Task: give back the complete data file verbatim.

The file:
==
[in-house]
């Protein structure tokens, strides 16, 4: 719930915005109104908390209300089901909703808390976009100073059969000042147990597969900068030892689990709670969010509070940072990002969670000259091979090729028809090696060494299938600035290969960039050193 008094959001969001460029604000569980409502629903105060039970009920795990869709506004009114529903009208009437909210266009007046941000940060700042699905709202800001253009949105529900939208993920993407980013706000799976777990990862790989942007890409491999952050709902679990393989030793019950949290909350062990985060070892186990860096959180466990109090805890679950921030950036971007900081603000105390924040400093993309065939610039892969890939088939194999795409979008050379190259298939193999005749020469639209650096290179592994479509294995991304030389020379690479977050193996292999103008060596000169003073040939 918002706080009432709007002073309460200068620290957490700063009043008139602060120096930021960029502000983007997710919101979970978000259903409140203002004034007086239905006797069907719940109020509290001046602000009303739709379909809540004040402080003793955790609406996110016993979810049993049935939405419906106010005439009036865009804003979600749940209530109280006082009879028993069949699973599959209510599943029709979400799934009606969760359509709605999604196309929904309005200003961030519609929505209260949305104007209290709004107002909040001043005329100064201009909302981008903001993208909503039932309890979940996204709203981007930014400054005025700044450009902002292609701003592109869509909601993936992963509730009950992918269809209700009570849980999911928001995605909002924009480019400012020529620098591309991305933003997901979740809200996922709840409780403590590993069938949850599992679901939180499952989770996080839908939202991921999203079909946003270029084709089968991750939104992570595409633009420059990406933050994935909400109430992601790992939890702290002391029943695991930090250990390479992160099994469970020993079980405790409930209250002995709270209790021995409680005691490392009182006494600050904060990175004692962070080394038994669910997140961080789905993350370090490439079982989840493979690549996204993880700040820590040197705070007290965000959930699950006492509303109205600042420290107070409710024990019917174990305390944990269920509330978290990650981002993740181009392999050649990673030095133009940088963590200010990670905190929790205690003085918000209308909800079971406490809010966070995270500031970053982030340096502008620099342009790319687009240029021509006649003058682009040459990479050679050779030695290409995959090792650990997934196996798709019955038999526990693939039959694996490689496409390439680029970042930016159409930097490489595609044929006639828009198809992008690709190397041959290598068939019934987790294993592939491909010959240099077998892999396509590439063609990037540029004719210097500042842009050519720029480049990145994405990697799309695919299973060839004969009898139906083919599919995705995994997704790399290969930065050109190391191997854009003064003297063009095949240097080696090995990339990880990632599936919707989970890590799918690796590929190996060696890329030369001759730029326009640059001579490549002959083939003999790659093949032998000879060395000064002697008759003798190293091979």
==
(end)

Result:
[in-house]
């Protein structure tokens, strides 16, 4: 719930915005109104908390209300089901909703808390976009100073059969000042147990597969900068030892689990709670969010509070940072990002969670000259091979090729028809090696060494299938600035290969960039050193 008094959001969001460029604000569980409502629903105060039970009920795990869709506004009114529903009208009437909210266009007046941000940060700042699905709202800001253009949105529900939208993920993407980013706000799976777990990862790989942007890409491999952050709902679990393989030793019950949290909350062990985060070892186990860096959180466990109090805890679950921030950036971007900081603000105390924040400093993309065939610039892969890939088939194999795409979008050379190259298939193999005749020469639209650096290179592994479509294995991304030389020379690479977050193996292999103008060596000169003073040939 918002706080009432709007002073309460200068620290957490700063009043008139602060120096930021960029502000983007997710919101979970978000259903409140203002004034007086239905006797069907719940109020509290001046602000009303739709379909809540004040402080003793955790609406996110016993979810049993049935939405419906106010005439009036865009804003979600749940209530109280006082009879028993069949699973599959209510599943029709979400799934009606969760359509709605999604196309929904309005200003961030519609929505209260949305104007209290709004107002909040001043005329100064201009909302981008903001993208909503039932309890979940996204709203981007930014400054005025700044450009902002292609701003592109869509909601993936992963509730009950992918269809209700009570849980999911928001995605909002924009480019400012020529620098591309991305933003997901979740809200996922709840409780403590590993069938949850599992679901939180499952989770996080839908939202991921999203079909946003270029084709089968991750939104992570595409633009420059990406933050994935909400109430992601790992939890702290002391029943695991930090250990390479992160099994469970020993079980405790409930209250002995709270209790021995409680005691490392009182006494600050904060990175004692962070080394038994669910997140961080789905993350370090490439079982989840493979690549996204993880700040820590040197705070007290965000959930699950006492509303109205600042420290107070409710024990019917174990305390944990269920509330978290990650981002993740181009392999050649990673030095133009940088963590200010990670905190929790205690003085918000209308909800079971406490809010966070995270500031970053982030340096502008620099342009790319687009240029021509006649003058682009040459990479050679050779030695290409995959090792650990997934196996798709019955038999526990693939039959694996490689496409390439680029970042930016159409930097490489595609044929006639828009198809992008690709190397041959290598068939019934987790294993592939491909010959240099077998892999396509590439063609990037540029004719210097500042842009050519720029480049990145994405990697799309695919299973060839004969009898139906083919599919995705995994997704790399290969930065050109190391191997854009003064003297063009095949240097080696090995990339990880990632599936919707989970890590799918690796590929190996060696890329030369001759730029326009640059001579490549002959083939003999790659093949032998000879060395000064002697008759003798190293091979």